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Is gold a good investment for you?
For thousands of years, humans have looked to gold as an investment and as a store of value. When the economy is questionable and when the stock market is volatile, many investors start asking, "Is gold a good investment?" and "Should I invest in gold?" If gold is on your mind, double-check your goals and long-term investment strategy, and make sure it fits appropriately into your portfolio. Before you invest, it's important to understand how the system works. Like any investment, you run the risk of loss -- and that risk is magnified if you don't have the facts. If you're interested in gold, here are a few things to keep in mind.
Gold stocks aren't the same thing as physical gold.
Some investors like investing in gold stocks because they offer exposure to gold. However, it's important to note that you are, in fact, investing in stocks and not actual, physical gold. You might be investing in a gold mining company, but you're not actually investing in the gold itself. If you like the idea of exposure to gold, but don't want to buy the physical commodity, gold stocks can be a good choice. Depending on the situation, gold stocks might buck the trend when the rest of the market is down. While this isn't always the case, it's worth considering when deciding if gold is a good investment for you.
Gold certificates are vulnerable to scams.
"Paper gold" or gold certificates can make the whole investment process a little simpler. However, understand that when you invest in a gold certificate, you don't actually see or hold the gold. You're thought to have it, but your only evidence is paper. During times of economic downturn, scammers are out in full force. Watch out for those who claim to be selling paper gold during this time, especially if they seem relatively new on the scene. If you decide to invest in gold certificates, it's important to verify the broker. Make sure they are trustworthy. With paper gold, there's a chance that an unscrupulous company could actually sell the same gold multiple times. When you go to "cash in" during an emergency, such scams are revealed.
You need a safe place to store physical gold.
If you're asking, "Should I invest in gold?" you need to think about what you'll do with the actual physical asset. When you invest in physical gold, including coins and bullion, you need a safe place to keep it. If you prefer to manage the storage yourself, buy a strong, reliable safe for your gold. If you can't store it on your own premises, you can use a safe deposit box at a local bank or credit union. It's also possible to pay for storage at facilities designed to store large amounts of gold. However, if you store your gold off-site, you have to be prepared to pay a fee, reducing your overall potential gains.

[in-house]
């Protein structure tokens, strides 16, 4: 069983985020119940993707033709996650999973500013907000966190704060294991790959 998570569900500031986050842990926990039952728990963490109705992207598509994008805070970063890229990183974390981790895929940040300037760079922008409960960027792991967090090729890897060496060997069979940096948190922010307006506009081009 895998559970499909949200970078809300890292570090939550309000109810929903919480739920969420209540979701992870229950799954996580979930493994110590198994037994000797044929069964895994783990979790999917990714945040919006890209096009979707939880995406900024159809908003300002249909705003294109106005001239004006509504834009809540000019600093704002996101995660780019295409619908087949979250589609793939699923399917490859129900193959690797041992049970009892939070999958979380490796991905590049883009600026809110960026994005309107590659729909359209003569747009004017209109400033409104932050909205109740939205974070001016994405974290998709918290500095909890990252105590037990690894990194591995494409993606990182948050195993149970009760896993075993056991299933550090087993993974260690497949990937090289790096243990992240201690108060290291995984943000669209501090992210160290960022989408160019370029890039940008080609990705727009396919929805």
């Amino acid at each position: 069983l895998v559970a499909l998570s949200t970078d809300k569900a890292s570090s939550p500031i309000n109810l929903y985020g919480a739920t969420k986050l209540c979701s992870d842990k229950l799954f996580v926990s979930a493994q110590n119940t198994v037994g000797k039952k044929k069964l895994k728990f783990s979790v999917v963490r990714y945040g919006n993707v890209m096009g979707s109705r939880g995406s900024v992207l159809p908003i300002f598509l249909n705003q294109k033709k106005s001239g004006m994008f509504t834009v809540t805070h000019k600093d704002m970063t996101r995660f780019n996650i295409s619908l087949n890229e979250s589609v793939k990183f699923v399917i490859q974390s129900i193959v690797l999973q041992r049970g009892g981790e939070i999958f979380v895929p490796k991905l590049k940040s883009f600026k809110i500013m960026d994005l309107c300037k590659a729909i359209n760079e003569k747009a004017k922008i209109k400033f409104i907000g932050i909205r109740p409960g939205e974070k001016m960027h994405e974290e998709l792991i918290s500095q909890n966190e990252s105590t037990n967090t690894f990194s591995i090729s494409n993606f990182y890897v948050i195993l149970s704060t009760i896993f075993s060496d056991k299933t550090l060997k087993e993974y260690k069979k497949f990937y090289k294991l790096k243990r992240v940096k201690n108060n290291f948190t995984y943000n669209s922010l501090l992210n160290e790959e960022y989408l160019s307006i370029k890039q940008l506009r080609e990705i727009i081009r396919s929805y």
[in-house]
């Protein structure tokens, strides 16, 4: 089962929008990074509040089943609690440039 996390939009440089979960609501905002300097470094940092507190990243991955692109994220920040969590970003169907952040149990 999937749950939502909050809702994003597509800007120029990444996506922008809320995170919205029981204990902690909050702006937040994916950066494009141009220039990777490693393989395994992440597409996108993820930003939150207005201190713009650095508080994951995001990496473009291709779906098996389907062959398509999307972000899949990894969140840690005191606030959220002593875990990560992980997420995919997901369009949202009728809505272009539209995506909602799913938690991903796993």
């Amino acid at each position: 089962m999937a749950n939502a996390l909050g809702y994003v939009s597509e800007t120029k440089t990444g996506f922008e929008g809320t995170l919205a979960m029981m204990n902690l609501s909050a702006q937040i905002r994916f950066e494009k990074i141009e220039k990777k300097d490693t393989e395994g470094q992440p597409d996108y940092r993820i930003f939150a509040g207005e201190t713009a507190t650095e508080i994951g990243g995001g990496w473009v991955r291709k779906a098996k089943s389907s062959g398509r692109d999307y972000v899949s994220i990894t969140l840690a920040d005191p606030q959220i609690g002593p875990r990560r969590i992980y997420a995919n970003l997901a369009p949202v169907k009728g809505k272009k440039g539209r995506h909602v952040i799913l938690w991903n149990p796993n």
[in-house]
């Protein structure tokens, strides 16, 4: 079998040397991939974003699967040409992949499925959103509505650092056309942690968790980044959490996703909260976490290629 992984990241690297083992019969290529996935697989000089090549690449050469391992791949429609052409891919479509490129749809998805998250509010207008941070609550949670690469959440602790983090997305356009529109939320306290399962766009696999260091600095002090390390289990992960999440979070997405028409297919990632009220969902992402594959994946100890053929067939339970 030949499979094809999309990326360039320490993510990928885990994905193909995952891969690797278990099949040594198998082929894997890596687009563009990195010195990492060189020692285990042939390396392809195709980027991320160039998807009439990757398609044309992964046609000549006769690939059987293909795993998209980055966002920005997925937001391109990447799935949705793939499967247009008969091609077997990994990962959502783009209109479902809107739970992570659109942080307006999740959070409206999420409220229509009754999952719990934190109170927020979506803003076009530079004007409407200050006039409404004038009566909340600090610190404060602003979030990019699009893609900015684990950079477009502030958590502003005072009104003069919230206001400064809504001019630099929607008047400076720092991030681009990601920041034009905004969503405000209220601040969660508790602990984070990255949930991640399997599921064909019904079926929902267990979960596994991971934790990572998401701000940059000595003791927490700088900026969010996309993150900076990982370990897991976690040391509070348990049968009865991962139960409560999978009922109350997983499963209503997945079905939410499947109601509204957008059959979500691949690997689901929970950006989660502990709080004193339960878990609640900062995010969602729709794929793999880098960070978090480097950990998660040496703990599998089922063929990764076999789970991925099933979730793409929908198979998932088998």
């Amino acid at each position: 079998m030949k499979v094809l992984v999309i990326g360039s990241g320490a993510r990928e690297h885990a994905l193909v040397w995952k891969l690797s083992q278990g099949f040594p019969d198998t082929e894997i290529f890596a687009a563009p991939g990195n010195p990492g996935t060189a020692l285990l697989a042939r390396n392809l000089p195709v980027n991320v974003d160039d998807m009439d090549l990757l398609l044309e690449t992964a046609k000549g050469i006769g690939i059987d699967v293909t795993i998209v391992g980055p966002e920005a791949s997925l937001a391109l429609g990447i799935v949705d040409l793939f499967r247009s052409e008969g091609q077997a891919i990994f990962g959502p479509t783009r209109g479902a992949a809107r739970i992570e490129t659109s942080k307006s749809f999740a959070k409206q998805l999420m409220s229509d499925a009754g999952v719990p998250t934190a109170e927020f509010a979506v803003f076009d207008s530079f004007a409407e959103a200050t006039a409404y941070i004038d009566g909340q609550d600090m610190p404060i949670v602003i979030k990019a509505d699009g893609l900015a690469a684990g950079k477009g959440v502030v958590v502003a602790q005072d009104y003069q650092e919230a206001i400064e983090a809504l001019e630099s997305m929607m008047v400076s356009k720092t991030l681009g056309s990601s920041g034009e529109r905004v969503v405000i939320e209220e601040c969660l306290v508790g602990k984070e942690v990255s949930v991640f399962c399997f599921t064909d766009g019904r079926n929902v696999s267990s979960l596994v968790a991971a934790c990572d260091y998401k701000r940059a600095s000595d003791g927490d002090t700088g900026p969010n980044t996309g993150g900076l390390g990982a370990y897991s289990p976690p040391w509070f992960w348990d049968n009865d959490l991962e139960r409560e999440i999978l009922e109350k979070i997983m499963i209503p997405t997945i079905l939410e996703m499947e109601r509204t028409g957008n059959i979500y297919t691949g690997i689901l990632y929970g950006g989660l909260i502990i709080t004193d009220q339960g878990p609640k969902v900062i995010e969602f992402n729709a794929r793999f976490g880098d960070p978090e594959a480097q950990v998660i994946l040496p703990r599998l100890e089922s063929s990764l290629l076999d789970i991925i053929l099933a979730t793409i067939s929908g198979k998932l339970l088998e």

Gold bullion and gold coins are different.
As you invest in physical gold, you're likely to choose between gold bullion and gold coins. Understand that with certified coins, while the gold content and fineness matters, their rarity is a factor as well. You want to get certified coins that have been verified by another party. Because their value is based on their rarity, they can be similar to collectors' items. So, even if gold bullion loses value due to a drop in the spot price of gold, your certified gold coins might maintain their value -- or even increase in value. Before you decide to invest in bullion or coins, understand how each works, and what your goals are.
Physical gold is taxed at the collectibles rate.
One of the advantages of investing is that you have the opportunity to receive a favorable tax rate. Long-term capital gains are often taxed at a lower rate than your own marginal rate. However, this rate doesn't apply to physical gold. If you sell your gold bullion or coins, you'll be taxed at the collectibles capital gains rate. For short-term assets, that is your marginal tax rate. For long-term assets, it's your marginal tax rate, capped at 28%. Depending on your marginal tax rate, this may or may not be an advantage. No matter the situation, though, you should be aware of the tax rate and prepare accordingly if you decide to sell some of your gold.
You might pay a premium when you buy gold.
When you buy gold, you don't just pay the price stated. Sometimes you pay a premium. You might have to pay a markup when you buy the gold. As a result, your gains aren't realized until you overcome whatever premium you paid. Plus, if you're paying to store your gold, that cost, added to the premium, can cut into your profits. Before you decide if gold is a good investment, make sure you understand the costs, from the premium to storage to the higher capital gains rate. All of that should figure into how you fit gold into your portfolio.
Gold doesn't always move inversely to the U.S. dollar.
One reason many people view gold as a good investment is as a hedge against risk or against inflation. Many investors like it because it has the potential to be a store of value when stocks crash or the economy tanks. Often, gold moves inversely to the U.S. dollar, which also makes it attractive. However, gold doesn't always behave as investors expect. Sometimes it doesn't move inversely to the dollar, and sometimes gold drops at the same time the stock market does. While it can be a good choice, just realize gold, like any investment, is impacted by perceived value, and it doesn't always act like you think it should.
Things to know before investing in gold:
-- Gold stocks aren't the same thing as physical gold.
-- Gold certificates are vulnerable to scams.
-- You need a safe place to store physical gold.
-- Gold bullion and gold coins are different.
-- Physical gold is taxed at the collectibles rate.
-- You might pay a premium when you buy gold.
-- Gold doesn't always move inversely to the U.S. dollar.
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